FIG. 6 is a section on lines 6--6 of FIG. 3.
FIG. 1 shows the major features of a mandibular-molar orthodontic bracket 10 constructed according to the invention. The bracket has a conventional welding-flange base 11 which is contoured both mesiodistally and occlusogingivally to match the average curvature of a conventional molar band (not shown) which is cemented to the tooth, and to which the bracket is secured by welding or brazing. A bracket body extends buccally from base 11, and includes a gingival portion 12 and an occlusal portion 13 which are separated to define a rectangular arch-wire slot 14 extending mesiodistally through the bracket. As shown in the drawings, arch-wire slot 14 has significant negative torque angulation (25 degrees is typical), and a lesser distal-offset angulation of about five degrees.
Referring to FIGS. 2, 4 and 6, the buccal ends of the sidewalls of arch-wire slot 14 are outwardly stepped to define a pair of shoulders 16 for receiving a thin rectangular slot cap 17 which encloses the slot. The cap is lightly brazed to the bracket body, and is easily stripped off to open the slot (as shown in FIG. 1) so the bracket can be used with the usual edgewise mechanics after eruption of the second molar.
Gingival portion 12 of the bracket body is enlarged to form a lip-bumper buccal tube 19 with a cylindrical passage 20 therethrough. As suggested in FIG. 4, the central axis of passage 20 is preferably slightly inclined with a mesial offset of about five degrees for easy engagement of the lip-bumper end, and for use on a second molar if desired. The band-facing side of the buccal tube has a slight recess 21 which enables the tube to serve as a gingival tie wing for an arch-wire ligature.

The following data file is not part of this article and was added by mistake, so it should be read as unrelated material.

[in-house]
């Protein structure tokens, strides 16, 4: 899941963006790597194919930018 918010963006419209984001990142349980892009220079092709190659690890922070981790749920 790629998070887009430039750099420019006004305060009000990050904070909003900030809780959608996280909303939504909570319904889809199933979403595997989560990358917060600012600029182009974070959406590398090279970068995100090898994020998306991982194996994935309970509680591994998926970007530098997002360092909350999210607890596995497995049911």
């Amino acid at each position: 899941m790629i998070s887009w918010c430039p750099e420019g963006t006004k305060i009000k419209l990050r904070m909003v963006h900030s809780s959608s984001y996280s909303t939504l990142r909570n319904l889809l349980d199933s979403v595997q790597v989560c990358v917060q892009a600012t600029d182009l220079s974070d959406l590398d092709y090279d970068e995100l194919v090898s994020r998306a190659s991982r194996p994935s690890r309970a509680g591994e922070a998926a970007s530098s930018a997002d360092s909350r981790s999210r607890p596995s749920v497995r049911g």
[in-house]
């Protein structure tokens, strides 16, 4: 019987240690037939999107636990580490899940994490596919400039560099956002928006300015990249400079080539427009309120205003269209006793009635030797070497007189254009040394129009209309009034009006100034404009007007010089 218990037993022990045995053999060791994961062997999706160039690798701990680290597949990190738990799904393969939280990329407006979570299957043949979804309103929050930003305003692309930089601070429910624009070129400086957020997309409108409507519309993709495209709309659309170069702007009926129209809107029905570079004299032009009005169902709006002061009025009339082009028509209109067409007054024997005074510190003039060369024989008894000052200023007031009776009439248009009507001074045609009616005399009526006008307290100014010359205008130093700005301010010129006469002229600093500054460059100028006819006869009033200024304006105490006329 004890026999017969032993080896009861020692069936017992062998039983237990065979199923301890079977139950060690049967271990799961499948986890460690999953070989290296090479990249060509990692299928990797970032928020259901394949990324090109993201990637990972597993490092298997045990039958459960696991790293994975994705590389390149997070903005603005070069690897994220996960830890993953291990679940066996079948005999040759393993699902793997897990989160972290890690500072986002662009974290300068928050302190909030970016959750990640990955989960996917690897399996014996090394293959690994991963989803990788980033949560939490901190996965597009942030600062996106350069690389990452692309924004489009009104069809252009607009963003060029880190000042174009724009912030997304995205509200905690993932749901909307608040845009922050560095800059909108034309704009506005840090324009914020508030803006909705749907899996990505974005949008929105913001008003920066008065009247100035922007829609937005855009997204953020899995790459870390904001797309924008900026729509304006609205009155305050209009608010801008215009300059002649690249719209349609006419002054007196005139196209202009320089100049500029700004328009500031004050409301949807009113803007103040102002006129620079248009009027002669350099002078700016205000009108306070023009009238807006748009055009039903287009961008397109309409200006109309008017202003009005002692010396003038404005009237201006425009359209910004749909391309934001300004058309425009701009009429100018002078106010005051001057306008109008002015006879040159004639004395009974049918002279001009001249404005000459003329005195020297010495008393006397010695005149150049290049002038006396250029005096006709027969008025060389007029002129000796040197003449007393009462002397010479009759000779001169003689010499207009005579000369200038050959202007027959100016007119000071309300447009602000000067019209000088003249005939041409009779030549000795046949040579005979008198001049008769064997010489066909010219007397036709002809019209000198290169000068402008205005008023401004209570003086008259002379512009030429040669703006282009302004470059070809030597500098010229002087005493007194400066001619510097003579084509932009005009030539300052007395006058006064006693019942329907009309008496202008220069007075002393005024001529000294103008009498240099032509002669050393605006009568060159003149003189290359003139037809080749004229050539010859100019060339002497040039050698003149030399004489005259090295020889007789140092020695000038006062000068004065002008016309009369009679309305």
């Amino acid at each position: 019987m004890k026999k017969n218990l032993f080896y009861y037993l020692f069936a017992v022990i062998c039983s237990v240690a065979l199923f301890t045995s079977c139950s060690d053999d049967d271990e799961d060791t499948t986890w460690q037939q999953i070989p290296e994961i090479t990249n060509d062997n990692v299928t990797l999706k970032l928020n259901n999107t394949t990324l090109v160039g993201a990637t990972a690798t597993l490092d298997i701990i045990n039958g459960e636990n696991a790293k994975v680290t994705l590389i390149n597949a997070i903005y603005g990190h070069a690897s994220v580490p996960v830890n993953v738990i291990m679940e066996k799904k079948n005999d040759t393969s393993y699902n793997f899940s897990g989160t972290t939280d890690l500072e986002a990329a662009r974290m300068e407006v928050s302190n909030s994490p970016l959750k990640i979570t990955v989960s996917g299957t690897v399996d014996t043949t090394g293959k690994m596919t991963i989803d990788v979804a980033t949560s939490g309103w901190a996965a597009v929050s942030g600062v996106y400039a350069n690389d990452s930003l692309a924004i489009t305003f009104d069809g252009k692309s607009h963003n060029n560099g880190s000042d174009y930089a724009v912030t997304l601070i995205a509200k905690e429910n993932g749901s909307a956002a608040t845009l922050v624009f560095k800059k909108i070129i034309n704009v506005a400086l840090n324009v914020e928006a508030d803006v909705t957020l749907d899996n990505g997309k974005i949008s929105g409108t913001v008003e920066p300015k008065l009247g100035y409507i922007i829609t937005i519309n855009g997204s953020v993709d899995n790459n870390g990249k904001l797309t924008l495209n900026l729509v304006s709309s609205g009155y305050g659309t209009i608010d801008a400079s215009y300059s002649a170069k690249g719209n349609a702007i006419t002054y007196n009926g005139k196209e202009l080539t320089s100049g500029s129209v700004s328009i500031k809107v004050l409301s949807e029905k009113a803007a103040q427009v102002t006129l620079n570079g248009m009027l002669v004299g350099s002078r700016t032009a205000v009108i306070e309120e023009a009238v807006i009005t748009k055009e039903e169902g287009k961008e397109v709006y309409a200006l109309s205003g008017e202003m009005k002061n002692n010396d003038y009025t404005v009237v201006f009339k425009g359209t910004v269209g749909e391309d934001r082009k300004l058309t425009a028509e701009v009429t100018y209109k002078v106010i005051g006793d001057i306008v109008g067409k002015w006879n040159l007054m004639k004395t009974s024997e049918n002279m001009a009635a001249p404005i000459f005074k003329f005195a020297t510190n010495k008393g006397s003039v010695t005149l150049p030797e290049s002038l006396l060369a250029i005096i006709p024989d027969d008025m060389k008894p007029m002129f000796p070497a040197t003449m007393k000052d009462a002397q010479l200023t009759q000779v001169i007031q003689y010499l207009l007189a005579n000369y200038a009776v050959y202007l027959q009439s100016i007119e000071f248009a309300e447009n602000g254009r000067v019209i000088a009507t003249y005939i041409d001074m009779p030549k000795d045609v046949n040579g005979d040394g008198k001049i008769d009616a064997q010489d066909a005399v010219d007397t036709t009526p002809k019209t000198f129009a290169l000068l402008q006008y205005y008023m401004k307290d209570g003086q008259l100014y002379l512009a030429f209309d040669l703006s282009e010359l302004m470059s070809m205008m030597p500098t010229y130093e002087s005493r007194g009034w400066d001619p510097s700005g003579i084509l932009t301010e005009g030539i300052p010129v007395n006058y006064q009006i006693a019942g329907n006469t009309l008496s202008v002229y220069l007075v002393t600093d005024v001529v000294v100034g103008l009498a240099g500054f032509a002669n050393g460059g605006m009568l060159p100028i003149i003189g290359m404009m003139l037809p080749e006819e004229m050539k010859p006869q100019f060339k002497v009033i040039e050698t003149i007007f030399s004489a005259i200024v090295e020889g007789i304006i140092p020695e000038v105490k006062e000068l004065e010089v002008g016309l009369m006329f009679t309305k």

Occlusal portion 13 of the bracket extends occlusally to define a pair of recessed and spaced-apart distal and mesial tie wings 24 and 25. These undercut occlusal tie wings are used conventionally in combination with gingival recess 21 of the buccal tube to anchor a ligature wire or elastic band. Distal tie wing 24 terminates buccally in a flat surface 26 parallel to the floor of the arch-wire slot and defining the buccal end of bracket-body occlusal portion 13.
The buccal end of mesial tie wing 25 is smoothly extended to define a distally opening hook 28 with first and second side surfaces 29 and 30, an occlusally extending base 31, and an arm 32 extending distally from base 31 above and generally parallel to the plane of flat surface 26. The hook side surfaces are substantially parallel to the sidewalls of the arch-wire slot, thereby rotating the hook away from occlusal interference, and positioning hook base 31 and arm 32 out of unwanted irritating contact with cheek tissue. As shown in FIG. 4, the hook is entirely contained between two parallel imaginary planes 34 tangent respectively to the gingival and occlusal extremities of the bracket, the planes being perpendicular to the welding tabs of the bracket base.
Preferably, bracket 10 is machined from stainless steel (Type 303 is satisfactory), and is integrally formed with the exception of cap 17 which is a slender stainless-steel tab with slightly bevelled ends as shown in the drawings. The bracket can also be of cast, or made by sintering techniques. A central feature of the new bracket is the low-profile interference-free hook, as combined with overall compactness and multifunctional capability.